This week, communities across the Midwest and eastern parts of the U.S. are experiencing the effects of smoke from wildfires in Canada. Parts of Kentucky reached unhealthy levels in the air quality index (AQI).

David Mannino, MD, (DM) is a professor of internal medicine and physician specializing in pulmonary disease. Christopher Waters, PhD, (CW) is the Dr. Donald T. Frazier Professor of Physiology and a seasoned researcher studying acute lung injury.

They share their expertise, from the clinical and scientific side, regarding the risk of exposure to air pollution and what high-risk individuals can do to be safe on days with poor air quality.

Q: How does exposure to air pollution impact respiratory health, particularly for individuals with pre-existing lung conditions?

DM: The air quality is being affected by fine particulate air pollution (particles less than 2.5 microns). For reference – a human hair is about 70 to 80 microns. These particles can be irritating to people with respiratory issues such as asthma or chronic obstructive pulmonary disease (COPD). At the levels we are seeing, even people without lung disease might notice symptoms like a sore throat, eye irritation, or a cough.

The biggest risk is those with lung disease is that this could lead to a flare-up or exacerbation. While most people can treat this by adjusting their medication dose, there is the potential this could result in an emergency room visit or hospitalization.

CW: The first thing to recognize about the smoke from wildfires compared with typical air pollution is that the wildfire smoke contains higher concentrations of small particulate matter (known as PM2.5) that can travel deeper into the lungs and can be very harmful. In the short term, these small particles can cause inflammation, constriction of airways, coughing, and shortness of breath in otherwise healthy individuals, but can also substantially exacerbate symptoms in people with asthma, bronchitis, COPD, or other respiratory diseases.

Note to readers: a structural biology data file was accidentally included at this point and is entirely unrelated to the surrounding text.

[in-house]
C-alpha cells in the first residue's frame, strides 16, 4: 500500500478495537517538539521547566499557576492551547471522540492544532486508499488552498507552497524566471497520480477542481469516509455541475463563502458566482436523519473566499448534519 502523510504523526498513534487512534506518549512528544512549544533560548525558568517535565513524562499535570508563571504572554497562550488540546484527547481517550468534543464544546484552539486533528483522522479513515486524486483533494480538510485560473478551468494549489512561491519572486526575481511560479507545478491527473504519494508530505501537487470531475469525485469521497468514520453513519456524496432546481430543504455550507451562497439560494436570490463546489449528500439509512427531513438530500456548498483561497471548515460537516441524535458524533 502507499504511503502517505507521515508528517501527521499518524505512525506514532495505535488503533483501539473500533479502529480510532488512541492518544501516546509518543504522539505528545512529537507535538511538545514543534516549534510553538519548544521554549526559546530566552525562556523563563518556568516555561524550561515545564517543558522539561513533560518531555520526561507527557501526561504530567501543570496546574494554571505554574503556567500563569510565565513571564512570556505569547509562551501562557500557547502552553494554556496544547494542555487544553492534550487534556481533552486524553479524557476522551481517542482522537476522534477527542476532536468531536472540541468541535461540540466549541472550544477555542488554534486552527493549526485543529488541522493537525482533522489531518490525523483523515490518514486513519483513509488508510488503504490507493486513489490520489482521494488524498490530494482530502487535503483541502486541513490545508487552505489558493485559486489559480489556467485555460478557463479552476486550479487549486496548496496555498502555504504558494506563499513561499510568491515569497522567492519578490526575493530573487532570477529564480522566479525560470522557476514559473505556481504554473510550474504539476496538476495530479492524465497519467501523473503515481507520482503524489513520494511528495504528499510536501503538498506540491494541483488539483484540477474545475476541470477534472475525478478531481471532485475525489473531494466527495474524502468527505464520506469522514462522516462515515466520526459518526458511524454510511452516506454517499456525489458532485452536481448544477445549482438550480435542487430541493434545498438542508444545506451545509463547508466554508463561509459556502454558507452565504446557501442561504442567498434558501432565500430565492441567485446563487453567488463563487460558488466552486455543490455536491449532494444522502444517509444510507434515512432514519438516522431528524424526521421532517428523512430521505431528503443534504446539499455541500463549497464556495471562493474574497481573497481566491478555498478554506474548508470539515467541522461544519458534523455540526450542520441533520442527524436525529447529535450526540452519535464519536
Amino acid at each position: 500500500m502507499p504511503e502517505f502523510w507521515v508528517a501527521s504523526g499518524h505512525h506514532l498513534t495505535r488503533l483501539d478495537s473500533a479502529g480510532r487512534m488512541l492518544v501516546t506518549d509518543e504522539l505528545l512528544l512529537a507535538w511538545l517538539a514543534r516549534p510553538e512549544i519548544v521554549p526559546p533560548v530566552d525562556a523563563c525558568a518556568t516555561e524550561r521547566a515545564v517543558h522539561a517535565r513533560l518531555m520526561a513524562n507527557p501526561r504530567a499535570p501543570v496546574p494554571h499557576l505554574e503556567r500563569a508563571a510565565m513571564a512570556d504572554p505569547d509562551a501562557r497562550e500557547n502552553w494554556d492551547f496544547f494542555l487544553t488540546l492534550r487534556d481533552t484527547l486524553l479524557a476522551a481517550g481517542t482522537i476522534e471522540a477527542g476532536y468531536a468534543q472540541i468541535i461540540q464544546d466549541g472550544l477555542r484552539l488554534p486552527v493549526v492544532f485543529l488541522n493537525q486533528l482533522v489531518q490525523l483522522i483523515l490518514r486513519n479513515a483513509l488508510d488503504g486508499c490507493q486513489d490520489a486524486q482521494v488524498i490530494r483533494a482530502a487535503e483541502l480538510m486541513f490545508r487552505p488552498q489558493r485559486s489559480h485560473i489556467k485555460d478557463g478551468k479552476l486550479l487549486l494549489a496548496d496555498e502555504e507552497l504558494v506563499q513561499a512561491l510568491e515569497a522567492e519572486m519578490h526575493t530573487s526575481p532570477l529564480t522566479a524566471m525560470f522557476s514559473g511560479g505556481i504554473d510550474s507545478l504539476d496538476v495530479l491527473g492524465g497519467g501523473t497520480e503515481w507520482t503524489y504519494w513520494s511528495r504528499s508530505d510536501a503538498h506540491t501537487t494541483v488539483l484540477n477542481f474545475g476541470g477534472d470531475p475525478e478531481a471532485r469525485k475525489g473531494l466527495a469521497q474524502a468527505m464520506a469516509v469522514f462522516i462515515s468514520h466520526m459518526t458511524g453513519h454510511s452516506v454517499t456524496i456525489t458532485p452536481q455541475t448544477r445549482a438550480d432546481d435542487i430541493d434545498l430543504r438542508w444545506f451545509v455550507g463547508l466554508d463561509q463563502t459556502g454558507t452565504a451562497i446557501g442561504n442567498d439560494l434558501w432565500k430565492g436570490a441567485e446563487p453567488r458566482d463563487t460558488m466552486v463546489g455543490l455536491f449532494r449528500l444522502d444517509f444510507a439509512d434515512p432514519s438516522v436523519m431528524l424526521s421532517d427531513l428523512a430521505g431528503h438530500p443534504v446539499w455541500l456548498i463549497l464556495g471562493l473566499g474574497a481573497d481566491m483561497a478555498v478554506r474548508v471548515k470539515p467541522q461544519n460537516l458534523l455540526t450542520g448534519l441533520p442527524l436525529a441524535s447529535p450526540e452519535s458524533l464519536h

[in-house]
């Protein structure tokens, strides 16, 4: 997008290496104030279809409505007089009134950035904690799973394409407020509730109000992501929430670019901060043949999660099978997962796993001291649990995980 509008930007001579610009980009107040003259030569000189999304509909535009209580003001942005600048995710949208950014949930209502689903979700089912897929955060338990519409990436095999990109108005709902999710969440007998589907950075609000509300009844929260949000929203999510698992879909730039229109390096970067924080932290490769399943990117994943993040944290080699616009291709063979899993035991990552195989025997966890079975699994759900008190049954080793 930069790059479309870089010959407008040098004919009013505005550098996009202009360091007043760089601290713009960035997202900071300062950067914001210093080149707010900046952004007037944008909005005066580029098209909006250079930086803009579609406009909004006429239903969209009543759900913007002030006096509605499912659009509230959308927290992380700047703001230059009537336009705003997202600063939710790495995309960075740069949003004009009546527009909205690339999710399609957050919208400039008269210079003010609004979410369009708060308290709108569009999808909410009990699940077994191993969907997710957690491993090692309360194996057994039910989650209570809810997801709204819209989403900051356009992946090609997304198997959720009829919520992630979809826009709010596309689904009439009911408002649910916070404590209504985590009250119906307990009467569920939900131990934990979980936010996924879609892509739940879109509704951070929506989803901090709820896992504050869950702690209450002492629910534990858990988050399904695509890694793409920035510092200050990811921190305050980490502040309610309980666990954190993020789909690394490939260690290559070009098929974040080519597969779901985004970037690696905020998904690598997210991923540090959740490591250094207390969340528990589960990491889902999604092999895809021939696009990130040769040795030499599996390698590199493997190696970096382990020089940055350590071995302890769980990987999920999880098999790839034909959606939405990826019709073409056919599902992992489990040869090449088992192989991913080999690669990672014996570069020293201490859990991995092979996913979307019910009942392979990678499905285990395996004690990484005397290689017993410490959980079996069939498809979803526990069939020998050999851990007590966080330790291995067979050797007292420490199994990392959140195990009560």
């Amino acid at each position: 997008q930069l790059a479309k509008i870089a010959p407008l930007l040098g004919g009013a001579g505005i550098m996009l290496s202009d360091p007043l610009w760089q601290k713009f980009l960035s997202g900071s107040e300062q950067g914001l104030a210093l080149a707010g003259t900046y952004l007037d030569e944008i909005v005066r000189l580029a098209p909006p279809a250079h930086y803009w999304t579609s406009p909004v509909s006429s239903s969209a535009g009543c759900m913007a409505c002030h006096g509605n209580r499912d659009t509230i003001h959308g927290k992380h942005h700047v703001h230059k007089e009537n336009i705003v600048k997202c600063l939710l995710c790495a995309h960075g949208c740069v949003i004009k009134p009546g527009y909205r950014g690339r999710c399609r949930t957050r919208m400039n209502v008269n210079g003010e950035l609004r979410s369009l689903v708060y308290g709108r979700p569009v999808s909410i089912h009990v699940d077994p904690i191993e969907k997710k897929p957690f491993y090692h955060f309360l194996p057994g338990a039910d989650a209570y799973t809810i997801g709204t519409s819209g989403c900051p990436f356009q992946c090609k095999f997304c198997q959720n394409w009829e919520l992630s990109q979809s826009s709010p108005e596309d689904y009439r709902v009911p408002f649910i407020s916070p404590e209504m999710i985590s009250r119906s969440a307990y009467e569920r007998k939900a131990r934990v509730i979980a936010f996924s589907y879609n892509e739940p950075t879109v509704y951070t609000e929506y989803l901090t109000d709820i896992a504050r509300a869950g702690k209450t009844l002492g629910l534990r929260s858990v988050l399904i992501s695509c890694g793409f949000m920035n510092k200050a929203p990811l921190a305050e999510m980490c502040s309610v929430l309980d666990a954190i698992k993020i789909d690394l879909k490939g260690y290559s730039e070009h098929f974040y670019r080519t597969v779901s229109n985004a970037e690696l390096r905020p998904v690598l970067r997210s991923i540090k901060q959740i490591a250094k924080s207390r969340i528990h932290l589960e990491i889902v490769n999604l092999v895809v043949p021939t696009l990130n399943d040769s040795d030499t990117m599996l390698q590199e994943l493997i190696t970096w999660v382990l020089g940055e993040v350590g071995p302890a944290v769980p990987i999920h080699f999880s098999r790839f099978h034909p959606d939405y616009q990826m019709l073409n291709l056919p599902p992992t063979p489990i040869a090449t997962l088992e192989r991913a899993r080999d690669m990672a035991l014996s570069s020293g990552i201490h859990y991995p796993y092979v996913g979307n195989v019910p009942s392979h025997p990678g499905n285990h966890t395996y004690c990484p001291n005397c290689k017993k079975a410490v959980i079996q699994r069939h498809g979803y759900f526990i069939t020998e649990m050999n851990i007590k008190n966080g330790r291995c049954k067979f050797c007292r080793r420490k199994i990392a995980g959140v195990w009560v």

Repeated long-term (daily) exposure to air pollution containing small particles has been shown through both experimental and epidemiological studies to negatively impact lung health, particularly in children. The repeated exposures lead to chronic inflammation and injury in the lungs. These effects contribute to increased susceptibility to lung infections, increased emergency department visits and hospitalizations related to respiratory symptoms, decreased lung function, and increased cardiovascular disease.

Q: Are there certain groups of people who are more vulnerable to the adverse effects of air pollution?

DM: In general, the more sensitive groups tend to be the very young (infants), the very old (who frequently have other diseases that make them vulnerable), and people with underlying respiratory diseases such as asthma or COPD. People with heart disease (like heart failure) may also be more sensitive.

Q: What preventive measures or precautions would you recommend for individuals on days when the AQI is high to minimize the impact on their respiratory health?

DM: For those who are sensitive, staying inside on high pollution days is recommended. People with asthma and COPD should have an action plan to deal with increasing respiratory symptoms (such as using their rescue inhaler). If they do not have this, they can discuss with their health care provider.